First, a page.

Up to now, Americans wanting to test their bravery by running with bulls have been forced to deal with all the hassle of international travel.
Now though, thanks to an event known as The Great Bull Run™, people living in the US enjoy Pamplona-style thrills on their own doorstep.
More than 5,000 people have already signed up for the first US bull run in Richmond, Virginia, organizers say.
Others similar events will take place in states including Texas, Florida and California.
Planners for the events with the slogan 'Grab Life by the Horns' are at pains to take out that running with the bulls is not without its risks.
"By participating in the run, you accept the risk that you might be trampled, gored, rammed or tossed in the air by a bull, or bumped, jostled, tripped or trampled by your fellow runners," the event website states.
The organizers are keen to stress, though, that there have been "only fifteen deaths in the Pamplona running of the bulls in the past 102 years!".
To reduce risks, the US bull runs will also feature "less aggressive animals" than those used in Spain, and there will places where people can take refuge from the stampeding animals.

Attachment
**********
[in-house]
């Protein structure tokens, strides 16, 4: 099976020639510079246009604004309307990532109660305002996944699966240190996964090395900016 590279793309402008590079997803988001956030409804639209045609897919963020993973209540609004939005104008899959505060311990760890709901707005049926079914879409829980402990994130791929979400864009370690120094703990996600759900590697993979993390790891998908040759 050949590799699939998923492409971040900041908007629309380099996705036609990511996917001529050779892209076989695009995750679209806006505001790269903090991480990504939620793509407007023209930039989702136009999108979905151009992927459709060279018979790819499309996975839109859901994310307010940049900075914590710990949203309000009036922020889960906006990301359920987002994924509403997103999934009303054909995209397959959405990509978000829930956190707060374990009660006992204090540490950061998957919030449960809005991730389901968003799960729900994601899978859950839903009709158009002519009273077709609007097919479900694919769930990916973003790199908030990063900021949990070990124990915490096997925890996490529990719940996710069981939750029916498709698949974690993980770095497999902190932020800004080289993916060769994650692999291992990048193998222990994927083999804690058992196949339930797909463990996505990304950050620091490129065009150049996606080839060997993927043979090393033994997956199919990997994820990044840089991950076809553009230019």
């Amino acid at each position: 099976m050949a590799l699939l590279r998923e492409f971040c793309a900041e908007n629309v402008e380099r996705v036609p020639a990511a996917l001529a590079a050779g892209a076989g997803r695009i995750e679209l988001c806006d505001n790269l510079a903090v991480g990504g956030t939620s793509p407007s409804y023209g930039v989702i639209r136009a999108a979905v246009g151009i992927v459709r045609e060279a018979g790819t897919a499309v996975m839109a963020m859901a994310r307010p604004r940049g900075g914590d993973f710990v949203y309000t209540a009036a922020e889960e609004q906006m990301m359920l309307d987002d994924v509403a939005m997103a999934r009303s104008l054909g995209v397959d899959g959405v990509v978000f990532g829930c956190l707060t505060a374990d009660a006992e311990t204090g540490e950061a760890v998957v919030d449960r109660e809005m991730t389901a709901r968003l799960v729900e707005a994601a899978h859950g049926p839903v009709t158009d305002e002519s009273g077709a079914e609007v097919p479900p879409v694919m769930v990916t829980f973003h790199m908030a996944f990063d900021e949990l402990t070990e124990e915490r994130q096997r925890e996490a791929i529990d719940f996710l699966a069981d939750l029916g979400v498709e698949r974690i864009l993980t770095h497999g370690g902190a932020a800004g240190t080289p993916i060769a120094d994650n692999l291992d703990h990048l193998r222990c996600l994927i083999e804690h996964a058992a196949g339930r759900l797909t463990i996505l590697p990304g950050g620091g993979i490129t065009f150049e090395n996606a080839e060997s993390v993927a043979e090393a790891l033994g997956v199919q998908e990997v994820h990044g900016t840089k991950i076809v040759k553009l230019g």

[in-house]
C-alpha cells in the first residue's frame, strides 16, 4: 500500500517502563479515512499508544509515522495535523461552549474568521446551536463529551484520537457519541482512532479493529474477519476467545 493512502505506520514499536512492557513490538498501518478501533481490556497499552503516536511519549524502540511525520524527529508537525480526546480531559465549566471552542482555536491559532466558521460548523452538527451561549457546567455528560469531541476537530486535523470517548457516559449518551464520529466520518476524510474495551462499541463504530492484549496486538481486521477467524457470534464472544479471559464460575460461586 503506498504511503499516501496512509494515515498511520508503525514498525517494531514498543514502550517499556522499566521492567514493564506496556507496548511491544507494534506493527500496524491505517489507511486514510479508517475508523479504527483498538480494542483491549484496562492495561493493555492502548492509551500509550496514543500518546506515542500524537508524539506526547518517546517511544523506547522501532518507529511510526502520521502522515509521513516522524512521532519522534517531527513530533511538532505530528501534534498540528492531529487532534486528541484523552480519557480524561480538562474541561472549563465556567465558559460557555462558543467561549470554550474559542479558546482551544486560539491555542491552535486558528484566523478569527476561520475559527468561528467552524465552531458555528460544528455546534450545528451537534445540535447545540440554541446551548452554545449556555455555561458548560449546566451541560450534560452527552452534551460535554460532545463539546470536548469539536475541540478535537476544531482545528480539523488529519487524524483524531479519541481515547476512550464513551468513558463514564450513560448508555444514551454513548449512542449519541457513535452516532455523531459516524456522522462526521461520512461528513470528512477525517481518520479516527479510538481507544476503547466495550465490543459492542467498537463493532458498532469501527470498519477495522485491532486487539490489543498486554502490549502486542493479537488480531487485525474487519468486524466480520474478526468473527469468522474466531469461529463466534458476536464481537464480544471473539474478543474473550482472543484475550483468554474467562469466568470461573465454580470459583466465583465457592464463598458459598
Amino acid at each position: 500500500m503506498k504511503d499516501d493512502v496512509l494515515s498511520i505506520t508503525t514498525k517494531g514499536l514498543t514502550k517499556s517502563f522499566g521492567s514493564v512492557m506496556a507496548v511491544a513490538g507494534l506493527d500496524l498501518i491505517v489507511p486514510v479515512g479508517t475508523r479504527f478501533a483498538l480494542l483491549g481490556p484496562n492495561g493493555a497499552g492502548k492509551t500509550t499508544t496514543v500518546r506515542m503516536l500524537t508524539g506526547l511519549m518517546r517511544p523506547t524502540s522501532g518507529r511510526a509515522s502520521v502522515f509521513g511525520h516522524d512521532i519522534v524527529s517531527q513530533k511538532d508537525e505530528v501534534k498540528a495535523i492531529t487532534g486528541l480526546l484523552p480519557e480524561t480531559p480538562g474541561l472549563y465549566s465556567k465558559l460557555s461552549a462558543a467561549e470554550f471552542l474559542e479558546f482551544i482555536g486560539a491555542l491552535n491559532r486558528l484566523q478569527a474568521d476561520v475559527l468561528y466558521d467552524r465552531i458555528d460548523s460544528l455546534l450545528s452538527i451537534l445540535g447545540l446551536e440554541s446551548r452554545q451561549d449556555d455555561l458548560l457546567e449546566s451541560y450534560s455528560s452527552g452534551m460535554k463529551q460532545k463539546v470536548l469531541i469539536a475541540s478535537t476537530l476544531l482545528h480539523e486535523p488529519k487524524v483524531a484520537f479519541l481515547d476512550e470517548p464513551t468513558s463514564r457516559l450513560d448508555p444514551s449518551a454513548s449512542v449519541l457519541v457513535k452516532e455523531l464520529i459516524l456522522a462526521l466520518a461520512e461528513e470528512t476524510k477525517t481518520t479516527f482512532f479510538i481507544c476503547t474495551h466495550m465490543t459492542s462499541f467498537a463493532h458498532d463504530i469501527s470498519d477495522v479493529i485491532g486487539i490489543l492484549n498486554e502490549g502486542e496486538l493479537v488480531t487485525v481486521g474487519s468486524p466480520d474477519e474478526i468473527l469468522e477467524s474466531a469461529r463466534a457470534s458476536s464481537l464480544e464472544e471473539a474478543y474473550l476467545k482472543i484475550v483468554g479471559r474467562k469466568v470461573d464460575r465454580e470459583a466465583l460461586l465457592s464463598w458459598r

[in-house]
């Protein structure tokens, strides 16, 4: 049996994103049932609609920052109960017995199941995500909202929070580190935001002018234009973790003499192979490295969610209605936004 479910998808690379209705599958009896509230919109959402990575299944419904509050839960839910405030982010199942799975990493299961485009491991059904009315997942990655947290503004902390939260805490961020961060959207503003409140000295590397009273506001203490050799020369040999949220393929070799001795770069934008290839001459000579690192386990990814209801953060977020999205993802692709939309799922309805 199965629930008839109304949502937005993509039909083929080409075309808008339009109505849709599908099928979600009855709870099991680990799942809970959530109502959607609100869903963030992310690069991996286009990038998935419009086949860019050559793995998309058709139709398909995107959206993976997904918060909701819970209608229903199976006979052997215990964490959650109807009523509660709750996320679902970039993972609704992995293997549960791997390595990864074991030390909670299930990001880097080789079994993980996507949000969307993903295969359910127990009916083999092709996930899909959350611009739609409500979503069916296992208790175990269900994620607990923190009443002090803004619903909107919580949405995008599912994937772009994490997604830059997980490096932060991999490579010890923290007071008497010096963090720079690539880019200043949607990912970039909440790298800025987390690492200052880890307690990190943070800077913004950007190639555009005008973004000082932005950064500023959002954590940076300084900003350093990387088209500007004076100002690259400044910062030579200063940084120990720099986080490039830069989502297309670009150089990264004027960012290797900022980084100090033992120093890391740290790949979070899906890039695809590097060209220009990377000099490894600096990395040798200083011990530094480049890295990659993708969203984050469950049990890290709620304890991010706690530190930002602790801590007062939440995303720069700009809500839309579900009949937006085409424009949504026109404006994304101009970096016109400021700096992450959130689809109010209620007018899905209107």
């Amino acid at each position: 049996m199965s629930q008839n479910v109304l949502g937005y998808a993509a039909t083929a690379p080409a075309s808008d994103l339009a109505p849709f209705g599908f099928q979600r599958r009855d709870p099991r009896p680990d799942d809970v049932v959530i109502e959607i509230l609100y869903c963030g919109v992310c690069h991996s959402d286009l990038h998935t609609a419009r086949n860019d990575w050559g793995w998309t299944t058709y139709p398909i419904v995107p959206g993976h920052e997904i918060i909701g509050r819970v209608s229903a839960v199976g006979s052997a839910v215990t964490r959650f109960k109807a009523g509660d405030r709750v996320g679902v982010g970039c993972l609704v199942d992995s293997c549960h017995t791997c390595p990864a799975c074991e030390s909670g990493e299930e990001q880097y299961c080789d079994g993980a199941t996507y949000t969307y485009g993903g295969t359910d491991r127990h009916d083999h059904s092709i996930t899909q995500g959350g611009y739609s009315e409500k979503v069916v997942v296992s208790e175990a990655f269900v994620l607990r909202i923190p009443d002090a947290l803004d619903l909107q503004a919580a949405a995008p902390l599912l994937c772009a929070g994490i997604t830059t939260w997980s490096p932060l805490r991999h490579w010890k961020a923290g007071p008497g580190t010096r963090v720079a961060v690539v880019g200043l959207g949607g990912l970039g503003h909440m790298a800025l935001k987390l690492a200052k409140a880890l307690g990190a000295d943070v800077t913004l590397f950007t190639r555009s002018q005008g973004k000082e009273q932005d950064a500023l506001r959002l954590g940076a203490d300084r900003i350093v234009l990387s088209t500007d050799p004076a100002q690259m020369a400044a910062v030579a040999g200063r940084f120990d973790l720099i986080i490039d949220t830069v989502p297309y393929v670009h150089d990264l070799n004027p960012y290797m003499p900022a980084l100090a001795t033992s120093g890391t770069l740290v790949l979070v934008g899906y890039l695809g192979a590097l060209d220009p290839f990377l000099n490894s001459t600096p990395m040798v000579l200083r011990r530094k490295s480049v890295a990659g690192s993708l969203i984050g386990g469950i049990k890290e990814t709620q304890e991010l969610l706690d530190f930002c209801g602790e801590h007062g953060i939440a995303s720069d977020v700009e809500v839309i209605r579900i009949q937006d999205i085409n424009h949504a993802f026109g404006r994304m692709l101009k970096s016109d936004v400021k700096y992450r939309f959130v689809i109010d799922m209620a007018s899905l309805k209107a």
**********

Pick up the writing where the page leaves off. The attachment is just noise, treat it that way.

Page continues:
"But you could still do," organizers warn.
If being charged by livestock is not cup of tea, don't worry. The US event also includes its own version of Spain's tomato-flinging Tomatina festival.
Known as the Tomato Royale, the US version of the Tomatina is "an insane tomato food fight".
"When the music starts, participants sprint to crates of tomatoes stationed around the arena and the free-for-all begins!" the US Bull Run website informs readers.
"Hurl tomatoes at your family, friends and fellow participants without guilt, inhibition or remorse!"
There are rules to this free-for-all though. Only people aged 14 and over can participate, and protective eyewear must be worn at all times.
Participants are also warned that the throwing of anything but tomatoes will result in their being ejected not only "from the Tomato Royale arena, but the entire Great Bull Run venue".
Those wishing to run with bulls, meanwhile, must sign a legal waiver stating they recognize the risks of injuries resulting from "contact or collision with live animals, including, but not limited to, bulls, steers, cattle or horses".
They must also sign up to accepting the risks of injuries including "broken bones, torn ligaments, deep lacerations or puncture wounds, exposure, heat-related illness, damage to internal organs, mental stress or exhaustion, infection and concussions".